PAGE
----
For the first time there are some rumblings among Democrats about the latest red-line Biden is crossing on arms to Ukraine.
Medea Benjamin is co-founder of Global Exchange and CODEPINK: Women for Peace. She is the co-author, with Nicolas J.S. Davies, of War in Ukraine: Making Sense of a Senseless Conflict, available from OR Books. Marcy Winograd of Progressive Democrats of America served as a 2020 DNC Delegate for Bernie Sanders and co-founded the Progressive Caucus of the California Democratic Party.
Cross-posted from Common Dreams
President Biden may have crossed a new red line for the Democratic Party when he announced he would send banned cluster munitions to shore up Ukraine’s slow counter-offensive against Russian troops.
On Friday, 19 House Democrats, led by Congressional Progressive Caucus Chair Pramila Jayapal (D-WA-7), signed a letter to Biden warning that his decision to send cluster munitions to Ukraine “severely undermines our moral leadership.”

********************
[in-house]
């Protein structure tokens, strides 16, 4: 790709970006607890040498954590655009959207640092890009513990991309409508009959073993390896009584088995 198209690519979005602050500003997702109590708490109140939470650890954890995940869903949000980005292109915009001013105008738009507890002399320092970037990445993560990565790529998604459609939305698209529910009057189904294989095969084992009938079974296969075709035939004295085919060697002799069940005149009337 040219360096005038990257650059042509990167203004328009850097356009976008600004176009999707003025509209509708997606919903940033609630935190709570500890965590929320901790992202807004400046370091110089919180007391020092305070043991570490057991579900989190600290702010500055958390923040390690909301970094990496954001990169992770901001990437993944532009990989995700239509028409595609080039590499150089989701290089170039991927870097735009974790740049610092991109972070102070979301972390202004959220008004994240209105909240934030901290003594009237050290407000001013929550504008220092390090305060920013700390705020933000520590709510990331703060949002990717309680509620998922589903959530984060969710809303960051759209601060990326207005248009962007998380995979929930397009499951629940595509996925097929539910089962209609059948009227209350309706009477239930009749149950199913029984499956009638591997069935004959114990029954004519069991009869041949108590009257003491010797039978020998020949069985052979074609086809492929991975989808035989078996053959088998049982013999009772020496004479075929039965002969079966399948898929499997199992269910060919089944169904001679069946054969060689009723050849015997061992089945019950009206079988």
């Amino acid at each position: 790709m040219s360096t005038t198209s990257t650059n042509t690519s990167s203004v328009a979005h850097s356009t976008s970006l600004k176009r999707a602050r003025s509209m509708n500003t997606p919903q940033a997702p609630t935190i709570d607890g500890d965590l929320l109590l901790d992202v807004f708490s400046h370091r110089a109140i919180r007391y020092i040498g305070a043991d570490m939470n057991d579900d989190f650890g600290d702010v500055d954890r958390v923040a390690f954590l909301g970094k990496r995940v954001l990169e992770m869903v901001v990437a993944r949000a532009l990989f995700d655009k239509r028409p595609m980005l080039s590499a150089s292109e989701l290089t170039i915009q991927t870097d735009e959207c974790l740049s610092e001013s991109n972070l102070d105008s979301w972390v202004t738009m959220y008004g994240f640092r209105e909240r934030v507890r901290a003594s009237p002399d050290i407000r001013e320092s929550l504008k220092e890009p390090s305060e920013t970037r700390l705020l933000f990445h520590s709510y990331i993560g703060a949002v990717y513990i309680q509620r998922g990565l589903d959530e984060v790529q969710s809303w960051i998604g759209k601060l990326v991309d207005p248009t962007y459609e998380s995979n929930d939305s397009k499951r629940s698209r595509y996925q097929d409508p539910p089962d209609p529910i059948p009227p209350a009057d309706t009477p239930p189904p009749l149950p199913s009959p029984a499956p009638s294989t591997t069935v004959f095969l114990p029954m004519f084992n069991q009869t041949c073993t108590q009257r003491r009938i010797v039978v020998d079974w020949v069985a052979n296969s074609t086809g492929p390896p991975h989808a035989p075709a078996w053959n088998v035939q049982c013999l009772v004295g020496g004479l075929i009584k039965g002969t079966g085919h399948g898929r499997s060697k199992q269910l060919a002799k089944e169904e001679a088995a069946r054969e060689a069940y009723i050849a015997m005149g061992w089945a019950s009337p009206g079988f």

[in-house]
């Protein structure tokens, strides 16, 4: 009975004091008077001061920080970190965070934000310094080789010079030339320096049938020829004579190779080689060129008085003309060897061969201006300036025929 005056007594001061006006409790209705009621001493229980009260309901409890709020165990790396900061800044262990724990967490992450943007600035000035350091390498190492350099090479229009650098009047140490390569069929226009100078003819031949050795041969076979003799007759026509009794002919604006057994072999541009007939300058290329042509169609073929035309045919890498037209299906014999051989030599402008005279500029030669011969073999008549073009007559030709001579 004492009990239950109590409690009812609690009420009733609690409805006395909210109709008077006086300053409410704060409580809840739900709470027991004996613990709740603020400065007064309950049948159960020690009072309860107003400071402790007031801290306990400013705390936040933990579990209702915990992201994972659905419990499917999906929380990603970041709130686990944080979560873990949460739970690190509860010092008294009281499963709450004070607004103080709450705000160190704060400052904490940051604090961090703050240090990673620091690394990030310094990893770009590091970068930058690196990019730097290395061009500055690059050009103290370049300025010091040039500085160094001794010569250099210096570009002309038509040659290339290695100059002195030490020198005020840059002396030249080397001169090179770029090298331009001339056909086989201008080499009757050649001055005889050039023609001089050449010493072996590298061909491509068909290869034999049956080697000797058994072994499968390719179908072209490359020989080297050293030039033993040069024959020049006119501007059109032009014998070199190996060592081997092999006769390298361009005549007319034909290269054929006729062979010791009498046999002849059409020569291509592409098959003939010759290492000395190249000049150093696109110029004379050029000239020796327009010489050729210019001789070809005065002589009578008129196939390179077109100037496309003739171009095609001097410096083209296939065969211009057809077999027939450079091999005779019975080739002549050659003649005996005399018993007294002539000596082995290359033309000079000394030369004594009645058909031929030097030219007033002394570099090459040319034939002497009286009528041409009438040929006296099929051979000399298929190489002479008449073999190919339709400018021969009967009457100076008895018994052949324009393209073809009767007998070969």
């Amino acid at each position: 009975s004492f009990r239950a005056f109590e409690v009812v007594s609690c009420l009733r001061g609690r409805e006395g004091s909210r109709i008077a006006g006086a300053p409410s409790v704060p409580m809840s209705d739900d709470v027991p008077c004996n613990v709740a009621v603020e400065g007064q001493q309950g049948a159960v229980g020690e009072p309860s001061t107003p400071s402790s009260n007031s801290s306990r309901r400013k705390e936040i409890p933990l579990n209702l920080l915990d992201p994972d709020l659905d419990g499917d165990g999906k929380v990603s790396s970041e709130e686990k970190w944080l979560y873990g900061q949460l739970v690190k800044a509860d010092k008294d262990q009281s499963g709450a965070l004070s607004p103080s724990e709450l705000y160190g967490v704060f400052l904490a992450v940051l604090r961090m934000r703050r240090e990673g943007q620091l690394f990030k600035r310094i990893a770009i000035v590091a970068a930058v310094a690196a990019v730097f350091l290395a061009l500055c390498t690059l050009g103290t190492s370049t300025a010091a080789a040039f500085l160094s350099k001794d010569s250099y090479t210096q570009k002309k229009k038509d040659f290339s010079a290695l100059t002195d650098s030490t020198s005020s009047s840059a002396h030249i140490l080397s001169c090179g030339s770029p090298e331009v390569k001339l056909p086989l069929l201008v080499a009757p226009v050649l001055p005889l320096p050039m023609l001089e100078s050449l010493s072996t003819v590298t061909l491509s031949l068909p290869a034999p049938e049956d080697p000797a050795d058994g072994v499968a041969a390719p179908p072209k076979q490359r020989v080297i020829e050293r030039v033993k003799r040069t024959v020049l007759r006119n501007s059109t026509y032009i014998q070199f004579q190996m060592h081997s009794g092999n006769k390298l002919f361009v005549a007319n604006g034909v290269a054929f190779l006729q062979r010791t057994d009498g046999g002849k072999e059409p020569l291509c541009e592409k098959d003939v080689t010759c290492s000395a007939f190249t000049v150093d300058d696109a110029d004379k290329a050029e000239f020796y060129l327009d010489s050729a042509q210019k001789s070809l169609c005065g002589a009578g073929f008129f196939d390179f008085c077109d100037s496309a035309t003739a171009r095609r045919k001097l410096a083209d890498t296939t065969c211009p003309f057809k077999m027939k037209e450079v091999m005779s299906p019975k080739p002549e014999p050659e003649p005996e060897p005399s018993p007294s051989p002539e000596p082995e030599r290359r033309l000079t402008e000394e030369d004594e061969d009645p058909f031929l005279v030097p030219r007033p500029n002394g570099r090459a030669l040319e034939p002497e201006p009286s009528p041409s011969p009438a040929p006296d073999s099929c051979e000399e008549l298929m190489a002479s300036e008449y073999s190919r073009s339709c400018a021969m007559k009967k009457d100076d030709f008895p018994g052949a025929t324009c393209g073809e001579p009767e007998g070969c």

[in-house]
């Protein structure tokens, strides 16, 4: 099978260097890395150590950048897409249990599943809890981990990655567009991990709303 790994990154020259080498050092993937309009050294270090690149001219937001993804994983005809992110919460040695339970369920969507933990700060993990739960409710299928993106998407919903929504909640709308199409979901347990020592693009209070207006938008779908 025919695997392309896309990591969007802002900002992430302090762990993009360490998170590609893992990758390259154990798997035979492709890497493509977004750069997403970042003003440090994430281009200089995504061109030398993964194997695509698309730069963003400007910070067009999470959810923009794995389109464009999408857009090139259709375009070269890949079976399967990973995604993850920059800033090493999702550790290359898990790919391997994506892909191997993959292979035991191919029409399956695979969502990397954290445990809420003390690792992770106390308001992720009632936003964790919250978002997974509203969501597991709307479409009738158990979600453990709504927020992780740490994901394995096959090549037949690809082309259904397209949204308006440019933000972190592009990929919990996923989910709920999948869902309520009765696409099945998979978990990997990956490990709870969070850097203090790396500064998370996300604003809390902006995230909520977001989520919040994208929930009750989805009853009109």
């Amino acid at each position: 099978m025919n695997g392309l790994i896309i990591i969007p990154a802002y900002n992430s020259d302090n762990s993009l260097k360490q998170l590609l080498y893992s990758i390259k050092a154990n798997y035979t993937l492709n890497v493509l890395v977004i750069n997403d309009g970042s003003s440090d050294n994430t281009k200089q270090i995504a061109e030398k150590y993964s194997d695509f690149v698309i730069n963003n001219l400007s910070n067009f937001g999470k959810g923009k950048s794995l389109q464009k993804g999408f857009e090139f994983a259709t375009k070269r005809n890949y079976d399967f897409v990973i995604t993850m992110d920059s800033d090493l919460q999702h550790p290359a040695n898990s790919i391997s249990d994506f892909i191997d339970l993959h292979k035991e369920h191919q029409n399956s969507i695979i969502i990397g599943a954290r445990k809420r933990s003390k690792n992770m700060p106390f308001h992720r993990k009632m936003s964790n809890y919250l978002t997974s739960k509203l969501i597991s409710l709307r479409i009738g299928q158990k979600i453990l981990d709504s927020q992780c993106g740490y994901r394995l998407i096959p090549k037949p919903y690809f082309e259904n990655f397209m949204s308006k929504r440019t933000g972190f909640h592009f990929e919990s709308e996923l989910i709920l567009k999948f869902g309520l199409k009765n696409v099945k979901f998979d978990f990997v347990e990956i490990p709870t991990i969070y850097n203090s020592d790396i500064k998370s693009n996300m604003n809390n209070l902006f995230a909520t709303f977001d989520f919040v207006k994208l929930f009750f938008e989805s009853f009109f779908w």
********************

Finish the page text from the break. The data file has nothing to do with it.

This time it’s not just left-leaning activists in CODEPINK and the Peace in Ukraine Coalition who recoil in horror at Biden’s escalation in Ukraine, but congressional Democrats who previously stood by their president. These are the same Democrats who voted to approve over $100 billion in Ukraine spending, an estimated half for weapons and military assistance for which there is no accountability.
Rep. Betty McCollum (D-Minn.), ranking member of the House Defense Appropriations Subcommittee, told Politico: “The decision by the Biden administration to transfer cluster munitions to Ukraine is unnecessary and a terrible mistake …The legacy of cluster bombs is misery, death and expensive cleanup generations after their use.”